\newtheorem{conj}{Conjecture}[section]
\newtheorem{claim}{Claim}[section]

\theoremstyle{remark}
\newtheorem{remark}{Remark}[section]
\newtheorem{example}{Example}[section]

\newcommand{\thmautorefname}{Theorem}
\newcommand{\propautorefname}{Proposition}
\newcommand{\lemautorefname}{Lemma}
\newcommand{\corautorefname}{Corollary}
\newcommand{\conjautorefname}{Conjecture}
\newcommand{\claimautorefname}{Claim}

\newenvironment{usethmcounterof}[1]{%

\begin{document}

\section{Introduction}

\begin{thm}\label{mythm}
We'd like to introduce the \bfseries{theorem of the universe}, the theorem says that $1+1 = 2$
\end{thm}
Theorem \ref{mythm} is a remarkable theorem indeed!

\section{Appendix}
In the Appendix, we will prove theorem

We will reprint the theorem here:

\begin{usethmcounterof}{mythm}
We'd like to introduce the \bfseries{theorem of the universe}, the theorem says that $1+1 = 2$
\end{usethmcounterof}

\begin{proof}
2 - 1 = 1.
\end{proof}
\end{document}


As you are dealing with multiple theorem environments you could define a patcher as follows to not have to copy and paste the code for every of your environments.

\newcommand\MakeReplicatable[1]{%
\newenvironment{use#1counterof}[1]{%
\expandafter\renewcommand\csname the#1\endcsname{\ref{##1}}\csname #1\endcsname}{%


Then you could declare

\MakeReplicatable{thm}
\MakeReplicatable{lem}
...


If you want to allow this feature by default you could even flick it into the environment definition process:

\let\ams@newtheorem\newtheorem
\renewcommand\newtheorem[1]{%
\MakeReplicatable{#1}\ams@newtheorem{#1}}


The order in the preamble would then need to be

...
\usepackage{amsthm}

\makeatletter
\newcommand\MakeReplicatable[1]{%
\newenvironment{use#1counterof}[1]{%
\expandafter\renewcommand\csname the#1\endcsname{\ref{##1}}\csname #1\endcsname}{%
\let\ams@newtheorem\newtheorem
\renewcommand\newtheorem[1]{%
\MakeReplicatable{#1}\ams@newtheorem{#1}}
\makeatother

\theoremstyle{definition}
\newtheorem{definition}{Definition}[section]

\theoremstyle{thm}
\newtheorem{thm}{Theorem}[section]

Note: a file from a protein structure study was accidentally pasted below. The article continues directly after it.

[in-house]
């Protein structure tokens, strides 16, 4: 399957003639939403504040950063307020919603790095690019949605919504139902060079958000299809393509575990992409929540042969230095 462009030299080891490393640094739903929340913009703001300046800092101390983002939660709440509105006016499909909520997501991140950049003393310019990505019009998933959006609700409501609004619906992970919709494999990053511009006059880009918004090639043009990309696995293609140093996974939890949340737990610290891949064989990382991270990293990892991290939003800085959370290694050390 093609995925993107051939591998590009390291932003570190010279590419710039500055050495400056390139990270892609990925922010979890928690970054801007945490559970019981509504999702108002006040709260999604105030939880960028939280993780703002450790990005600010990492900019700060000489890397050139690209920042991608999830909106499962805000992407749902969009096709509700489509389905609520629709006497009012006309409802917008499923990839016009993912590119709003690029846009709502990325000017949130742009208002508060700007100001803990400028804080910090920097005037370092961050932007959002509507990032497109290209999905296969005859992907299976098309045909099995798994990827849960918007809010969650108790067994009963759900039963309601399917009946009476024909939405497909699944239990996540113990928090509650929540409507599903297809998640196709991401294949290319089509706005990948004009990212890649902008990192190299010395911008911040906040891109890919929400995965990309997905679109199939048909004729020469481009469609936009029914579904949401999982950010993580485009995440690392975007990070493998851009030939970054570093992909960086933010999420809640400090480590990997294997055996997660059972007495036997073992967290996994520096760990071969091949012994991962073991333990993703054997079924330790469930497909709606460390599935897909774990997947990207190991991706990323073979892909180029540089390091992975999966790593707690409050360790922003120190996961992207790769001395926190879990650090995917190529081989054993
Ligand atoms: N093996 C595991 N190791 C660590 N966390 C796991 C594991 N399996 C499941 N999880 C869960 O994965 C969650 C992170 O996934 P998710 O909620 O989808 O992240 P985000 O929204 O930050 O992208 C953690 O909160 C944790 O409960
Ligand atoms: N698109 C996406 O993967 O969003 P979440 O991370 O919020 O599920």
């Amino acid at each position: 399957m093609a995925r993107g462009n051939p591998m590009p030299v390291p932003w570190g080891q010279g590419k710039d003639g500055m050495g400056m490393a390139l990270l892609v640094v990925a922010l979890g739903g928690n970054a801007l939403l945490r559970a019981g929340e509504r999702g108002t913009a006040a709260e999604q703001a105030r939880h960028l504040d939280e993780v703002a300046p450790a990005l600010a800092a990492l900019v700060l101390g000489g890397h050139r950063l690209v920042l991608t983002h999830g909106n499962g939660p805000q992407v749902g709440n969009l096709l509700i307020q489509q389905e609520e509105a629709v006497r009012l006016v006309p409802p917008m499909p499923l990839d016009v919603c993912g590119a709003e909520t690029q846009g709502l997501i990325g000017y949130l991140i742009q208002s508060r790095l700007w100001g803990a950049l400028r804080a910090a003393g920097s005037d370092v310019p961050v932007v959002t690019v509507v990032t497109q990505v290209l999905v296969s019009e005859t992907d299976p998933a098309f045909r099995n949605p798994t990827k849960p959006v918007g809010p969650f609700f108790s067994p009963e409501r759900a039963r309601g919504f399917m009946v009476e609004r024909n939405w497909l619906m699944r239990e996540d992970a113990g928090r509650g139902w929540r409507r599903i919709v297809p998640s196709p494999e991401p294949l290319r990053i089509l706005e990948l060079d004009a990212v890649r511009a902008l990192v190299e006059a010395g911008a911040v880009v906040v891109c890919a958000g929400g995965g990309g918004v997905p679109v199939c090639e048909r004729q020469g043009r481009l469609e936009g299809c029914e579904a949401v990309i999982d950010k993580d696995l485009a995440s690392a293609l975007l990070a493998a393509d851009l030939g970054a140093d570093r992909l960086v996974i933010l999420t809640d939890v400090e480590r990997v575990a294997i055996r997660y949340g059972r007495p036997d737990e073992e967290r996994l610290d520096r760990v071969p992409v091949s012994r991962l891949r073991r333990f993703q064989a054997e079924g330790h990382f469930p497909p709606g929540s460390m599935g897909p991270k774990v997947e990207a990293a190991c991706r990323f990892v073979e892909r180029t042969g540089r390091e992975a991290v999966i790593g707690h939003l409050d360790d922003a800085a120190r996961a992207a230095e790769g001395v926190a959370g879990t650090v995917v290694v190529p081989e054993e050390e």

\newtheorem{lem}{Lemma}[section]
...


However, even more elegant (in my opinion) is to define the replication environment in such way that you call it like \begin{usecounterof}{<thm-env>}{<label>}...\end{usecounterof}:

\documentclass{article}
\usepackage[utf8]{inputenc}
\usepackage{amsthm}
\theoremstyle{definition}
\newtheorem{definition}{Definition}[section]
\theoremstyle{thm}
\newtheorem{thm}{Theorem}[section]
\newtheorem{lem}{Lemma}[section]
\newtheorem{prop}{Proposition}[section]
\newtheorem{cor}{Corollary}[section]
\newtheorem{conj}{Conjecture}[section]
\newtheorem{claim}{Claim}[section]
\theoremstyle{remark}
\newtheorem{remark}{Remark}[section]
\newtheorem{example}{Example}[section]
\newcommand{\thmautorefname}{Theorem}
\newcommand{\propautorefname}{Proposition}
\newcommand{\lemautorefname}{Lemma}
\newcommand{\corautorefname}{Corollary}
\newcommand{\conjautorefname}{Conjecture}
\newcommand{\claimautorefname}{Claim}

\makeatletter
\newenvironment{usecounterof}[2]{%
\def\@tempb{#1}%
\expandafter\renewcommand\csname the#1\endcsname{\ref{#2}}\@nameuse\@tempb}{%
\makeatother

\setlength\parindent{0pt}

\begin{document}
\section{Introduction}

\begin{thm}\label{mythm}
We'd like to introduce the \bfseries{theorem of the universe}, the theorem says that $1+1 = 2$
\end{thm}
Theorem \ref{mythm} is a remarkable theorem indeed!

\section{Appendix}
In the Appendix, we will prove theorem

We will reprint the theorem here:

\begin{usecounterof}{thm}{mythm}
We'd like to introduce the \bfseries{theorem of the universe}, the theorem says that $1+1 = 2$
\end{usecounterof}

\begin{proof}
2 - 1 = 1.
\end{proof}
\end{document}

• The problem I see with this answer is that the OP must paste the text of the theorem into the appendix. That's error prone when the text is edited where it first appears. – Ethan Bolker Jan 16 '17 at 14:38
• @EthanBolker -- I agree. I would definitively use thmtools as @touhami suggested in the comments to the OP. But, also the OP premised the markup given in my answer (i.e. repeating the theorems text). I guess the answer is a legitimate supplement then. – Ruben Jan 16 '17 at 14:46